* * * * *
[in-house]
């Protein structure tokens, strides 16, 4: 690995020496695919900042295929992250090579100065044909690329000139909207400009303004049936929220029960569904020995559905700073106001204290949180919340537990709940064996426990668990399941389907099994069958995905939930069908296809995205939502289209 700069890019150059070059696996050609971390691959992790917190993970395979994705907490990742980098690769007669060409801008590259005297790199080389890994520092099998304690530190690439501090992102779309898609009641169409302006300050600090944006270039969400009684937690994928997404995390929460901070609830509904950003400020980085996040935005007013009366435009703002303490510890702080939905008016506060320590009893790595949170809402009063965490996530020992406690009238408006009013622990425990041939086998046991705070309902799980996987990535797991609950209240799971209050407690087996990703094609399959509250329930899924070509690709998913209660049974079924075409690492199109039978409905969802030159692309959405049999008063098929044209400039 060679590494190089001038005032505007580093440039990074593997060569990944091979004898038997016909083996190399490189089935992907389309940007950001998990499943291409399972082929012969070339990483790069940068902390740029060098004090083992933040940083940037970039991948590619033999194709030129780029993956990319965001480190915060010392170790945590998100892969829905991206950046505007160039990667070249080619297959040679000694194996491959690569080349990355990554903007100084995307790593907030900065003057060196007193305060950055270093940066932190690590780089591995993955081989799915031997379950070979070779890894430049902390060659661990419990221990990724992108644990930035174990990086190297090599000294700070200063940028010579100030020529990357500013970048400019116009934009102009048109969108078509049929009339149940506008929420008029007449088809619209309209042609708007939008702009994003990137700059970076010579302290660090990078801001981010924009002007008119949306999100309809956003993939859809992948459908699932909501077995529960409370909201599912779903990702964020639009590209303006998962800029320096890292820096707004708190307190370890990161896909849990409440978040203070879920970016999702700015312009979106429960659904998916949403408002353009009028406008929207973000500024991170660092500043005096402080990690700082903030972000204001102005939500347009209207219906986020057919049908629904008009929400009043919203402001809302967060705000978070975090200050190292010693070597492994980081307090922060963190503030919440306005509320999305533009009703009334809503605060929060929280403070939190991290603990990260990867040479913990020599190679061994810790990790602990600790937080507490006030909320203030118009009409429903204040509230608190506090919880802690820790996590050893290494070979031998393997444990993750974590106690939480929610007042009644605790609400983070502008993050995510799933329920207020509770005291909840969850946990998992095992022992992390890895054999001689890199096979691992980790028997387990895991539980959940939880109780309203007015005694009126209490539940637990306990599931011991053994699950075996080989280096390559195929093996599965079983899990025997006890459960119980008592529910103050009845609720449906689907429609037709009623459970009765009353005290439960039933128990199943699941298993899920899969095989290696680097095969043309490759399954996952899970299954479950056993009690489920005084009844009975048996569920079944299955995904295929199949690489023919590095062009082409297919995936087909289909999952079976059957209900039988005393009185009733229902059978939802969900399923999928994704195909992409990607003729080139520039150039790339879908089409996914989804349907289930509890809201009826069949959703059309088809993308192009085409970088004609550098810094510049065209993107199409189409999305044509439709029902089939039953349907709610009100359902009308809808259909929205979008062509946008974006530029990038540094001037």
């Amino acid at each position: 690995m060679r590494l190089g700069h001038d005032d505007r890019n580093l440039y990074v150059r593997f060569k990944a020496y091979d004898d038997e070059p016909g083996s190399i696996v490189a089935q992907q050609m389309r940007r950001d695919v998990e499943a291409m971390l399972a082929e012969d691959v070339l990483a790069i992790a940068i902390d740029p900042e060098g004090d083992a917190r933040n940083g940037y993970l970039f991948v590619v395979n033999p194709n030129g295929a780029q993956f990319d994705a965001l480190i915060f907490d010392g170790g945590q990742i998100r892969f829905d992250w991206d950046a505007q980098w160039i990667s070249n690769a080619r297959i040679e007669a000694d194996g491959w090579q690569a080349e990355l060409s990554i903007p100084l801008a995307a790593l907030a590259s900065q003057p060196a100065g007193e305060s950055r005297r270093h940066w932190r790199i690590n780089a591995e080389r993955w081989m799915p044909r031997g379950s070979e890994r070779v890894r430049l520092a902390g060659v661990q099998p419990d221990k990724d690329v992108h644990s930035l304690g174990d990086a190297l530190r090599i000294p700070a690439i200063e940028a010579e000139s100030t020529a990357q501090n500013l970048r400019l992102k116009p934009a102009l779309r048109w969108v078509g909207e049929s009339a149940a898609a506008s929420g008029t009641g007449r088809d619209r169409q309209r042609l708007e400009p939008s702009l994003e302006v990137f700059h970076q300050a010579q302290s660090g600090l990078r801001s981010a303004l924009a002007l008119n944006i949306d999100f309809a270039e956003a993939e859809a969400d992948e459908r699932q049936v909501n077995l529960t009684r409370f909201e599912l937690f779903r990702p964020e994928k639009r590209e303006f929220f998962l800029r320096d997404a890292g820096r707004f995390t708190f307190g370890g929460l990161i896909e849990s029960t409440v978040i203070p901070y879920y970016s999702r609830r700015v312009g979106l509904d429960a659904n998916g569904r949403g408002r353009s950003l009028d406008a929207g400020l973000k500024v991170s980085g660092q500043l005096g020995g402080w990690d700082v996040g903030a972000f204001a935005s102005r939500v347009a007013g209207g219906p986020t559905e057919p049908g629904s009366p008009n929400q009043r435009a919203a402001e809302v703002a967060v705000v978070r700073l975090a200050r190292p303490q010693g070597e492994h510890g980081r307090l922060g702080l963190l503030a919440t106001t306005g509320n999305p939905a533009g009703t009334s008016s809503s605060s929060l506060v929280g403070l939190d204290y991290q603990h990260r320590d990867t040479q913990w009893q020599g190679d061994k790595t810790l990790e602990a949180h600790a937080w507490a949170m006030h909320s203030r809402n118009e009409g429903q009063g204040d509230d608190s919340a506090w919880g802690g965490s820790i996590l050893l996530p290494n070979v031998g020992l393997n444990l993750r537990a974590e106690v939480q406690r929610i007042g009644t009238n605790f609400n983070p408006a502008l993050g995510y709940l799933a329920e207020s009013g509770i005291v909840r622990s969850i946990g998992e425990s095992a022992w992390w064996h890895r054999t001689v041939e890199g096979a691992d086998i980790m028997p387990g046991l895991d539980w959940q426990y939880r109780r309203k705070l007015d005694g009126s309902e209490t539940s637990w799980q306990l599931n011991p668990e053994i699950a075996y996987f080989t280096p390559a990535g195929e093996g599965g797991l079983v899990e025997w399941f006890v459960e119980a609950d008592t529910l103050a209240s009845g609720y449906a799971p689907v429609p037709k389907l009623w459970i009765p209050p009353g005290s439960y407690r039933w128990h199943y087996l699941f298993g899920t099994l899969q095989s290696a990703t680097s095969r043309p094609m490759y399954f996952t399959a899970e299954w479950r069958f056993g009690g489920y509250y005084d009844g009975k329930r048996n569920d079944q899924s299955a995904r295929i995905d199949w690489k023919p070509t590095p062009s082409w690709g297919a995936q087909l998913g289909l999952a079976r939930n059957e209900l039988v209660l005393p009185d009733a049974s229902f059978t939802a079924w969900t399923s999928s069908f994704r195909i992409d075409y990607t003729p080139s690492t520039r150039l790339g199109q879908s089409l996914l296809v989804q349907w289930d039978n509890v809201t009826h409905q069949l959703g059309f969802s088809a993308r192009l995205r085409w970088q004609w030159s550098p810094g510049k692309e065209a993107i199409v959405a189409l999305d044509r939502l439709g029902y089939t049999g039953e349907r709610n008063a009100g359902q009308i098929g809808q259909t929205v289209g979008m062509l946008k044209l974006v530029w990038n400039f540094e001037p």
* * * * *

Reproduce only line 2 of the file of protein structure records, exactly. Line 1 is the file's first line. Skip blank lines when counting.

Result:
């Protein structure tokens, strides 16, 4: 690995020496695919900042295929992250090579100065044909690329000139909207400009303004049936929220029960569904020995559905700073106001204290949180919340537990709940064996426990668990399941389907099994069958995905939930069908296809995205939502289209 700069890019150059070059696996050609971390691959992790917190993970395979994705907490990742980098690769007669060409801008590259005297790199080389890994520092099998304690530190690439501090992102779309898609009641169409302006300050600090944006270039969400009684937690994928997404995390929460901070609830509904950003400020980085996040935005007013009366435009703002303490510890702080939905008016506060320590009893790595949170809402009063965490996530020992406690009238408006009013622990425990041939086998046991705070309902799980996987990535797991609950209240799971209050407690087996990703094609399959509250329930899924070509690709998913209660049974079924075409690492199109039978409905969802030159692309959405049999008063098929044209400039 060679590494190089001038005032505007580093440039990074593997060569990944091979004898038997016909083996190399490189089935992907389309940007950001998990499943291409399972082929012969070339990483790069940068902390740029060098004090083992933040940083940037970039991948590619033999194709030129780029993956990319965001480190915060010392170790945590998100892969829905991206950046505007160039990667070249080619297959040679000694194996491959690569080349990355990554903007100084995307790593907030900065003057060196007193305060950055270093940066932190690590780089591995993955081989799915031997379950070979070779890894430049902390060659661990419990221990990724992108644990930035174990990086190297090599000294700070200063940028010579100030020529990357500013970048400019116009934009102009048109969108078509049929009339149940506008929420008029007449088809619209309209042609708007939008702009994003990137700059970076010579302290660090990078801001981010924009002007008119949306999100309809956003993939859809992948459908699932909501077995529960409370909201599912779903990702964020639009590209303006998962800029320096890292820096707004708190307190370890990161896909849990409440978040203070879920970016999702700015312009979106429960659904998916949403408002353009009028406008929207973000500024991170660092500043005096402080990690700082903030972000204001102005939500347009209207219906986020057919049908629904008009929400009043919203402001809302967060705000978070975090200050190292010693070597492994980081307090922060963190503030919440306005509320999305533009009703009334809503605060929060929280403070939190991290603990990260990867040479913990020599190679061994810790990790602990600790937080507490006030909320203030118009009409429903204040509230608190506090919880802690820790996590050893290494070979031998393997444990993750974590106690939480929610007042009644605790609400983070502008993050995510799933329920207020509770005291909840969850946990998992095992022992992390890895054999001689890199096979691992980790028997387990895991539980959940939880109780309203007015005694009126209490539940637990306990599931011991053994699950075996080989280096390559195929093996599965079983899990025997006890459960119980008592529910103050009845609720449906689907429609037709009623459970009765009353005290439960039933128990199943699941298993899920899969095989290696680097095969043309490759399954996952899970299954479950056993009690489920005084009844009975048996569920079944299955995904295929199949690489023919590095062009082409297919995936087909289909999952079976059957209900039988005393009185009733229902059978939802969900399923999928994704195909992409990607003729080139520039150039790339879908089409996914989804349907289930509890809201009826069949959703059309088809993308192009085409970088004609550098810094510049065209993107199409189409999305044509439709029902089939039953349907709610009100359902009308809808259909929205979008062509946008974006530029990038540094001037």